Debt Collection Statute of Limitations

Debt Collection Statute of limitations

In the game of Debt Collection, Knowledge is King.  The more educated you are about your legal rights and what your creditors can and can not do if you are unable to pay them, the better off you will be.  If you are dealing with older debt, it is very important to know the Debt Collection Statute of Limitations in your state.

The Statute of Limitations (SOL) is the amount of time that a creditor or debt collector has to seek a court enforced judgment against you on an unpaid debt.  Essentially once the SOL time limit is up, your creditors are SOL and are unable to use the court system to force you to pay.

The Debt Collection Statute of Limitations is commonly confused with the time limit for which a derogatory entry can remain on your credit report. These are two separate things and have nothing to do with one another. Typically a derogatory entry on your credit report, such as a charged off account can remain on your credit report for up to 7 years.

The SOL only has to do with the time in which a creditor has to file a lawsuit and attempt to collect an unpaid debt through the court system.  Knowing your state’s SOL is important because many times debt collectors will attempt to collect debts from people that the SOL has already expired on.  They do this because they know many consumers may still pay, not knowing that the debt collector no longer has any legal remedy to force you to pay.

When you are trying to calculate the Statute of Limitations of a specific account, it is important to take note that the actual amount of time is subject to interpretation.  For instance, you may believe that the SOL clock begins when you are first delinquent on an account, (which is generally true) however a creditor may argue that the SOL didn’t start until actual charge off. Also, if you make any attempt to make a payment at any time or agree to make a payment that will reset the SOL.  For example, you make a 200 payment to a debt collector on an account that was charged off 2 years ago. When you make that payment, it will reset the SOL to zero and start it over again.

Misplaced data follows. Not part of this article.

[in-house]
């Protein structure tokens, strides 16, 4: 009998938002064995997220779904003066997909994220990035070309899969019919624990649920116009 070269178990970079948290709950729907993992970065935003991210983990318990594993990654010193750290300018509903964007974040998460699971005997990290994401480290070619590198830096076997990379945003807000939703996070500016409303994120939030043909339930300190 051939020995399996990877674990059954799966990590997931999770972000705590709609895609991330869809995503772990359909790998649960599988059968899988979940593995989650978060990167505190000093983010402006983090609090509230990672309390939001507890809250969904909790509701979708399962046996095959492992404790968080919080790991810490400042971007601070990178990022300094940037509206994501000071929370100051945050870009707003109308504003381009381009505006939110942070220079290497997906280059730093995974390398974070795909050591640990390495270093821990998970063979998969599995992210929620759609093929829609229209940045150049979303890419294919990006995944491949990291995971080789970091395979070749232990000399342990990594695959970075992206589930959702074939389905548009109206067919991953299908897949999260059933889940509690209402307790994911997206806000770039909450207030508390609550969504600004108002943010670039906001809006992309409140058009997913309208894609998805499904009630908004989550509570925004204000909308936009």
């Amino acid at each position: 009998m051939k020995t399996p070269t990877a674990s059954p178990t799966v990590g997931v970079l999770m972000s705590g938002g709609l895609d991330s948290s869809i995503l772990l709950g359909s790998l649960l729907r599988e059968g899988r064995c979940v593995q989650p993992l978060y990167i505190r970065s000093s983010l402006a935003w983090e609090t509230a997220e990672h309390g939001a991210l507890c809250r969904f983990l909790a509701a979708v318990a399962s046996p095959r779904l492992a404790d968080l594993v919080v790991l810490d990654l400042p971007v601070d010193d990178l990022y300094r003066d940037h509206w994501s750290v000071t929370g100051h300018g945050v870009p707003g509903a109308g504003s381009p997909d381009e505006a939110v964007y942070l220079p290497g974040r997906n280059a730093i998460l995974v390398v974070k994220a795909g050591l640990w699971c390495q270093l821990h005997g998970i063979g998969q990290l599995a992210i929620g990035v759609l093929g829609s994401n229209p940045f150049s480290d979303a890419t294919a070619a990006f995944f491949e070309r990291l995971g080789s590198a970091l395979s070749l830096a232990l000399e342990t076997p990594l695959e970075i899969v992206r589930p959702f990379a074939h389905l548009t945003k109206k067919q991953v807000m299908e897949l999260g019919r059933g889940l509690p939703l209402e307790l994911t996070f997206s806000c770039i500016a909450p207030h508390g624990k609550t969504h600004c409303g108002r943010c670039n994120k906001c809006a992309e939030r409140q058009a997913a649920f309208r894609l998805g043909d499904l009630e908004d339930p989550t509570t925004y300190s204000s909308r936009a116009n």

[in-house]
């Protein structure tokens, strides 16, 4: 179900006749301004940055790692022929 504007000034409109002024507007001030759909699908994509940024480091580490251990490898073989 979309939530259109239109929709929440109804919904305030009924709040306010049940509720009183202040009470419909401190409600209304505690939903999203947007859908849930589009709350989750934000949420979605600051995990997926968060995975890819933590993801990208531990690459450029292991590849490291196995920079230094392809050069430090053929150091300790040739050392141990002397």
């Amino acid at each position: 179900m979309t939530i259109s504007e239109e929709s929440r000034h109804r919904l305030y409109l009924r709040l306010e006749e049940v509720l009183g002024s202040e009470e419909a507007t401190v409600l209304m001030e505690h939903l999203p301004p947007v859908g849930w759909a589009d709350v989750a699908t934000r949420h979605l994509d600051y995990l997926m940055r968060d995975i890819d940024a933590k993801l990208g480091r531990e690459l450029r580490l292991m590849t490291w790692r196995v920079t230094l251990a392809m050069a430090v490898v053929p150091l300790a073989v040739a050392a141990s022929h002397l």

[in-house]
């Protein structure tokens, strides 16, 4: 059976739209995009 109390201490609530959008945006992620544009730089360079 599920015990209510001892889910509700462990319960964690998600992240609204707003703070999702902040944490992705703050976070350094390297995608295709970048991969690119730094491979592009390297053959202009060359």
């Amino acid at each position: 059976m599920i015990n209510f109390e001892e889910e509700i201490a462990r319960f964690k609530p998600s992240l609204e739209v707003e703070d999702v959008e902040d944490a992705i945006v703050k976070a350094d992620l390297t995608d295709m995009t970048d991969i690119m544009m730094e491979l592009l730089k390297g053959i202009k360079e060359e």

So locate your state in the chart below and look at the number of years allowed for Open accounts. Remember that these numbers could change as laws change, so always make sure you are relying on the most current information available. Don’t let debt collectors bully and intimidate you into paying a debt if you know the Debt Collection Statute of Limitations has already ran out.

State Oral Agreements Written Contracts
(including auto loans
and installment type loans)
Promissory Notes Open Accounts
(includes credit cards)
Alabama 6 6 6 3
Alaska 6 6 6 6
Arizona 3 6 5 3
Arkansas 3 5 6 3
California 2 4 4 4
Colorado 6 6 6 6
Connecticut 3 6 6 6
Delaware 3 3 6 3
District of Columbia 3 3 3 3
Florida 4 5 5 4
Georgia 4 6 6 4
Hawaii 6 6 6 6
Idaho 4 5 10 4
Illinois 5 10 6 5
Indiana 6 10 10 6
Iowa 5 10 5 5
Kansas 3 5 5 3
Kentucky 5 15 15 5
Louisiana 10 10 10 3
Maine 6 6 6 6
Maryland 3 3 6 3
Massachusetts 6 6 6 6
Michigan 6 6 6 6
Minnesota 6 6 6 6
Mississippi 3 3 3 3
Missouri 5 10 10 5
Montana 5 8 8 5
Nebraska 4 5 6 4
Nevada 4 6 3 4
New Hampshire 3 3 6 3
New Jersey 6 6 6 6
New Mexico 4 6 6 4
New York 6 6 6 6
North Carolina 3 3 5 3
North Dakota 6 6 6 6
Ohio 6 15 15 ?
Oklahoma 3 5 5 3
Oregon 6 6 6 6
Pennsylvania 4 6 4 6
Rhode Island 15 15 10 10
South Carolina 10 10 3 3
South Dakota 6 6 6 6
Tennessee 6 6 6 6
Texas 4 4 4 4
Utah 4 6 6 4
Vermont 6 6 5 6
Virginia 3 5 6 3
Virgin Islands 3333
Washington 3 6 6 3
West Virginia 5 10 6 5
Wisconsin 6 6 10 6
Wyoming 8 10 10 8

NOTE: I am not an attorney and cannot offer you legal advice. Although these laws don’t change frequently, the laws could have changed since this post was written, so it is best to double check.